The use of reserve, reserva or riserva on a bottle of wine is common. Maybe too common. The term came about when winemakers decided to ‘reserve’ their best wine and not put a select batch to market right away, or even at all. So very early on the term became associated with quality. Today a lot of people base their wine buying decision on this term because they see it as an assured stamp of quality from the winemaker, when a lot of the time it doesn’t mean anything at all.
For wines from Chile and the United States for example, reserve doesn’t necessarily mean more time in bottle or more time in oak. It is purely down to the winemakers discretion. In Chile they’ll often use reserva and gran reserva to distinguish between the standard wines and the premium wines in their range. There is nothing to govern their practices and how they label. They could have one wine labelled ‘super duper kick ass Gran Reserva’ and nothing would be said.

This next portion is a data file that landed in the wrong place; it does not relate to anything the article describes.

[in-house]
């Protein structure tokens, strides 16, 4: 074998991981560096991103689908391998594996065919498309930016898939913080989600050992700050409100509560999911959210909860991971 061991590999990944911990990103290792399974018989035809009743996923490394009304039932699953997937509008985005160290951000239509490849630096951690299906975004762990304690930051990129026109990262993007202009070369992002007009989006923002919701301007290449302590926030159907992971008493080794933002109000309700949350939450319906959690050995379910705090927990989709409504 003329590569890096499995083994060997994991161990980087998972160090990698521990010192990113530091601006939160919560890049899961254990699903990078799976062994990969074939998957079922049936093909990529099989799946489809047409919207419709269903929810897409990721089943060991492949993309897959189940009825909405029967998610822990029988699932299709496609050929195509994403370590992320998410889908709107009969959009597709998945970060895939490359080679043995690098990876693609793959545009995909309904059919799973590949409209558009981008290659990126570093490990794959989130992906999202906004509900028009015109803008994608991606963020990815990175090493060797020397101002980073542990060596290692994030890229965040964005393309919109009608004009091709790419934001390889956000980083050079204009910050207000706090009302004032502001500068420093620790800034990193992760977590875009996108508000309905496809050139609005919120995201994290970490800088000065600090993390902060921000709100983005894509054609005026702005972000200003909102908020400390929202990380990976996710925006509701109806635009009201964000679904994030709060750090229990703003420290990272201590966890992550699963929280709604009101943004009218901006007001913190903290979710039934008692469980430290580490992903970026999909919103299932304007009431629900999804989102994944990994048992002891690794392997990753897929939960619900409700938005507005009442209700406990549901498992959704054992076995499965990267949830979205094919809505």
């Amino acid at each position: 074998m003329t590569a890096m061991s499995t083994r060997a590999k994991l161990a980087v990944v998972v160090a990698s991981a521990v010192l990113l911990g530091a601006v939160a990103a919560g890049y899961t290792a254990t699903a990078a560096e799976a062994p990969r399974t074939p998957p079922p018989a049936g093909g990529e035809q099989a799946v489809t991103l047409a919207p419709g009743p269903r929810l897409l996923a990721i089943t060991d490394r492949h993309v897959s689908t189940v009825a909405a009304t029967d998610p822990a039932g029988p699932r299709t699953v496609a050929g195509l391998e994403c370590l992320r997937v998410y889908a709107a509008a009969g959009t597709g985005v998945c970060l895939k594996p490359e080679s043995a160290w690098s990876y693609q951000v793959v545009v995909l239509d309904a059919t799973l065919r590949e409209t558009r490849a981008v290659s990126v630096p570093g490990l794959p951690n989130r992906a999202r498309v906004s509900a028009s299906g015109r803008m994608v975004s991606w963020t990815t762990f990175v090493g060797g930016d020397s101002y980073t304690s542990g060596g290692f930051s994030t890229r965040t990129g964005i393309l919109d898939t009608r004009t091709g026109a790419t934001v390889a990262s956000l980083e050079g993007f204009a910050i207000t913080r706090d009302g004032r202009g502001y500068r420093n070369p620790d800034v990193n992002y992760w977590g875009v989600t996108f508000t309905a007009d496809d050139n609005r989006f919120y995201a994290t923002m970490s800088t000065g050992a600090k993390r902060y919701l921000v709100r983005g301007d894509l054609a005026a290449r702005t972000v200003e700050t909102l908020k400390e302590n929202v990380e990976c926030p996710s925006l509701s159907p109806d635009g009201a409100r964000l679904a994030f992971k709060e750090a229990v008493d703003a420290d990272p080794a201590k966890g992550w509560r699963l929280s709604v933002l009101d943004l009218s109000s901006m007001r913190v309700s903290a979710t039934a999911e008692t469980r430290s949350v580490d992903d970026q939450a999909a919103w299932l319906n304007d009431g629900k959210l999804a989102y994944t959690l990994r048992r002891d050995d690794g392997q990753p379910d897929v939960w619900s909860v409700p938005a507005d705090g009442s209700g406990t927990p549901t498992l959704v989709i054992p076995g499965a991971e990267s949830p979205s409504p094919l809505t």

In Spain however, it does mean something. Not necessarily that one wine is better than the other, but that it has been treated differently in the winery and should offer a different style. Red Crianza has been aged for at least two years, and at least six months of this time has been spent in oak. Semi-Crianza is half of this. Reserva reds are at least three years old and have seen a minimum of one year in oak, with Gran Reserva undergoing a minimum of five years aging, at least 18 months in oak and additional time in bottle before release to market.
It’s easy to see why the there is such a price difference between a joven (young wine) and a Gran Reserva. But even with such an investment you can’t please all palates. Many people don’t like oaky wines, instead enjoying the fresh, fruity and straightforward characteristics of the young wines fermented in stainless steel tanks and more or less bottled immediately. It is worth noting that requirements can change between regions, in Spain as well as in Italy (where you would see ‘riserva’ used), so if it matters to you do check with your trusty wine merchant for more accurate information on the wine at hand.
The range from Bodegas Vallobera includes wines from Joven through to Reserva.
Interestinly on this, Argentina has been forced to take Reserva off wine labels by the EU. Terrazas from LVMH is changing their Reserva to Select. I wonder will the EU try and do the same with Chile?
Is the change due to EU law or Argentinian law?
I can’t imagine Chile without Reserva and Gran Reserva! They’ll have to come up with something new.